One of the things we’re learning about emerging adults is that the world in which they are claiming their adulthood is vastly different from the world in which their parents came of age.
Most of the parents of young Millennials and older Gen Zs could afford to move out of the family home at 18 because rent, the cost of post high school education, and living expenses were lower. As a 59-year-old parent of two daughters, I have watched my daughters try to figure out how to work in a gig economy, pay for health insurance, and pay other bills while simultaneously trying to avoid returning home to live. I can attest to the fact that none of my peers imagined that we would continue living with our parents beyond the occasional semester breaks in college. We were certain that by the age of 21 we would be on our own, either married or with a good enough job to rent our own place.
So if young adults are living at home longer and/or experiencing the boomerang effect of the pandemic economy, what does that mean for how we parent our adult children? Here are three things to think about.
We Never Stop Parenting
First, I believe we need to embrace the truth that we never stop parenting even when our offspring have children of their own. Modern parents often brag that they no longer parent their adult children because now they are friends and confidants. I don’t buy it, and I’m not even sure that is healthy.
I remember my grandmother leaning over the casket where her daughter, my mother, lay waiting for our final goodbyes. The blouse that we had chosen for Mom to be buried in had a bow at the collar that wasn’t tied properly. My grandmother looked at that bow differently than I as a daughter did, and so she dressed her baby, her child, for the last time by fixing that bow properly.
We never stop parenting, but we do need to know how to parent differently in each age and stage of our child’s development.
It’s a Dance
Second, we need to better engage in the dependence/independence/interdependence dance—and we need to start doing so when children are young.
When my grandparents dropped me off at university, we quickly moved from dependence to independence when my trunk bounced on the lawn and I barely had a chance to wave goodbye to their car as someone directed them to move on.
The interdependence part was harder to navigate for my generation, who often felt like once we hit 18 we were on our own. Today parents seem to miss the independence phase and hover between the other two dance movements, which often leads to unhealthy codependency.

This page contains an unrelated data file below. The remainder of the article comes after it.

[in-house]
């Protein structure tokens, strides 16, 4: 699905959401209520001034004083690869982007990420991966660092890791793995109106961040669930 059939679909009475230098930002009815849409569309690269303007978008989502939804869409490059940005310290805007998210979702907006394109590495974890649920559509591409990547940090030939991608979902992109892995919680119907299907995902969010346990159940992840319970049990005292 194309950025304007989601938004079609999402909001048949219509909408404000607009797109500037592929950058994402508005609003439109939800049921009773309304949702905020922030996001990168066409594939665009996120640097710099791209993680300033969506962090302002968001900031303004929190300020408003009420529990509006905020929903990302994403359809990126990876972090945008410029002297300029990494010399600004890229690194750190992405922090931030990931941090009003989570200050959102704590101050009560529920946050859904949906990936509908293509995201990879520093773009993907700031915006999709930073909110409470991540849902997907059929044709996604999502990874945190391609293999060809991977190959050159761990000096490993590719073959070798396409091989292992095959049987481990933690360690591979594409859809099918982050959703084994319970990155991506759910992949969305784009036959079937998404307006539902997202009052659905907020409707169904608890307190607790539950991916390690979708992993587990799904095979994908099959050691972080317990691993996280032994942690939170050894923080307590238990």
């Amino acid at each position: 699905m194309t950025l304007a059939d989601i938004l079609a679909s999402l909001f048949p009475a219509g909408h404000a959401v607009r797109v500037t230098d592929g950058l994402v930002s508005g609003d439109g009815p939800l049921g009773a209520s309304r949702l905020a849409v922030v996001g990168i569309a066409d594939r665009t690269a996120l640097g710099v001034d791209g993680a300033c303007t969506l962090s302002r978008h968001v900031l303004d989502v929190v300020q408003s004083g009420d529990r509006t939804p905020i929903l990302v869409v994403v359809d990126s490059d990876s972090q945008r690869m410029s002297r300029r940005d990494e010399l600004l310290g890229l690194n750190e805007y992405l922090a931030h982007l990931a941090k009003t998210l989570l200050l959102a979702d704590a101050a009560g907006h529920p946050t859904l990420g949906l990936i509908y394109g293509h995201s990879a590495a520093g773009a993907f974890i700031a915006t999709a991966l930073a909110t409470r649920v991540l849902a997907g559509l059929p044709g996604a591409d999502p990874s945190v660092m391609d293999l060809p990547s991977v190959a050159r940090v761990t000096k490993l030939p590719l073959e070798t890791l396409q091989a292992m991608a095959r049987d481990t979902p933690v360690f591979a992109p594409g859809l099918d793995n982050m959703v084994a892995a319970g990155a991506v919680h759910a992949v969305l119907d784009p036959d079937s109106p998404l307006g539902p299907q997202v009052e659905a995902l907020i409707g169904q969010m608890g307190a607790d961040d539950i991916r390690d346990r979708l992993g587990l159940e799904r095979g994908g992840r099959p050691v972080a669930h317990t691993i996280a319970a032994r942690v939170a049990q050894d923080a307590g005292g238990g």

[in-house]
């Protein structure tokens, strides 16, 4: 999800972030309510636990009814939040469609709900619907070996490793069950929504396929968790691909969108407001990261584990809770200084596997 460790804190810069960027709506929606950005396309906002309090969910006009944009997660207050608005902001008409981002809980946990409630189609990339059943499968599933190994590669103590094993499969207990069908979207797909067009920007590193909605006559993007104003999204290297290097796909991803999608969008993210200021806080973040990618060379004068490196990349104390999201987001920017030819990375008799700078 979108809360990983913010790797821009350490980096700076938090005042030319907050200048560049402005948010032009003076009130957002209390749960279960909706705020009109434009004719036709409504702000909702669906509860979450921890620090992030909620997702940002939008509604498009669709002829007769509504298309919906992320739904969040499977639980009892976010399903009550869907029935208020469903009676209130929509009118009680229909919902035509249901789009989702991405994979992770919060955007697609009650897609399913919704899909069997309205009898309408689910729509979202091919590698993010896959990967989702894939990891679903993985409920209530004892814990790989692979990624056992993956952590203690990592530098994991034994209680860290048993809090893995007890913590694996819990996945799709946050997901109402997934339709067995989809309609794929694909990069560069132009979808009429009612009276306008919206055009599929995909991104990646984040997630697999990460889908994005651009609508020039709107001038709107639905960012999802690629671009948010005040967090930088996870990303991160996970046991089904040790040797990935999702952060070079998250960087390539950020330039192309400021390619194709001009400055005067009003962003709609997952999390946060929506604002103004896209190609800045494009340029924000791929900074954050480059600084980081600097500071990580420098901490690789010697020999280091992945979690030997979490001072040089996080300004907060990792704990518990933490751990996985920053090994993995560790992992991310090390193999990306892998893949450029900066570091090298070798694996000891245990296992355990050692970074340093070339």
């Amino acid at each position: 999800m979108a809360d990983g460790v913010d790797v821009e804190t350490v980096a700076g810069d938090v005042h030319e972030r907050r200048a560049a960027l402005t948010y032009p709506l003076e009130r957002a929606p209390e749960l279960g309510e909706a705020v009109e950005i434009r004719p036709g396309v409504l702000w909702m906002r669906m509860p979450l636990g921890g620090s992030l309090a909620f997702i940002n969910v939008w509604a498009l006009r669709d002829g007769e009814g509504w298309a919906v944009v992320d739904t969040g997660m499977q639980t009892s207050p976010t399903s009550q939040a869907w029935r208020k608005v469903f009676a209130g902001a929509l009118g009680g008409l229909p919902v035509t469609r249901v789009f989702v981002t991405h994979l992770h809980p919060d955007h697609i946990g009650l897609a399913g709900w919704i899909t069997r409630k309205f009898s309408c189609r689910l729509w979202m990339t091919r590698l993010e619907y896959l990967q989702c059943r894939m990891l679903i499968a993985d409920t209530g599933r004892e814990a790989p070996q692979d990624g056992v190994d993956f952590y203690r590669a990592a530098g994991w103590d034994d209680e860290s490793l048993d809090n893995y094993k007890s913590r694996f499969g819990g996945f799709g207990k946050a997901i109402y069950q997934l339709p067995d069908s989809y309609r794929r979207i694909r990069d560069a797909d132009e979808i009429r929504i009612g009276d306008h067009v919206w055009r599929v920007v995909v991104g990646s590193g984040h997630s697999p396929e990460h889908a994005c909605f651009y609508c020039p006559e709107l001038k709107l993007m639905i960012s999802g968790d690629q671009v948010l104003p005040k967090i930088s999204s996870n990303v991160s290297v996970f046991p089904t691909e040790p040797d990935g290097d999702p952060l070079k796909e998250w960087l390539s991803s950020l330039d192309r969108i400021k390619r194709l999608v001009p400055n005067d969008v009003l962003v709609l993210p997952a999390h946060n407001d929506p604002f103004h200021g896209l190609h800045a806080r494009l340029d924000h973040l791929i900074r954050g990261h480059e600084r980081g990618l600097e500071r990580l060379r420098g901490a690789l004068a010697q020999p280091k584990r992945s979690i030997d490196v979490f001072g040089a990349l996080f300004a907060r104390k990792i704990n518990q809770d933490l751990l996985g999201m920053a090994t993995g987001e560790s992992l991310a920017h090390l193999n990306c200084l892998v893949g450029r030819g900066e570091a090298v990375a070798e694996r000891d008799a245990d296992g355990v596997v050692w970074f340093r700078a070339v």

The dependence/independence/interdependence model advocates for deep and healthy bonding, which then allows for some significant independent experiences but still provides a safety net for when independent choices and habits don’t work out. This sets the stage for healthy interwoven relationships that have the tensile strength to weather the normal relational moving apart and then coming together that all relationships go through.
Inviting Vs. Directing
Finally, I have been wondering how I can help my children by being more invitational and less directional in my parenting. They have proven again and again that they are competent and have a great deal of resilience to weather the constantly changing world around them. I try to ask more questions and give less advice while pointing out where I see evidence of that competency and resilience in their lives.
I also try to frame my questions in ways that help them identify what it means to thrive in their particular contexts, reminding them occasionally that their identity come from being a child of God and not from social media, that they belong to a larger group of people who love them and have their backs, that they are living into and contributing out of their callings, and that there is real hope in Christ.
Taking a “Growing With” Posture
One great resource for helping parents navigate life with emerging adults is the book Growing With by Kara Powell and Steven Argue. This book highlights parenting postures rather than giving a list of how-tos. It’s a good resource for parents of pre-teens through 20-somethings. It’s also helpful for grandparents and people who are in mentoring relationships with emerging adults. Another insightful resource for ministry leaders is the Renegotiating Faith report.
I’m guessing that your congregation includes parents who would like to explore what it means to parent their emerging adults well. Faith Formation Ministries offers a Growing With workshop that can be presented in person or online. The workshop gives parents and grandparents a place to reflect on the themes of the book while applying them to their own lives. The workshop can be done over three nights in the virtual format, or as a parenting retreat in person. This is a great companion piece for congregations who are leaning into the strategies of Growing Young.
If you’re interested in hosting a Growing With workshop, contact Lesli van Milligen at [email protected] for more information.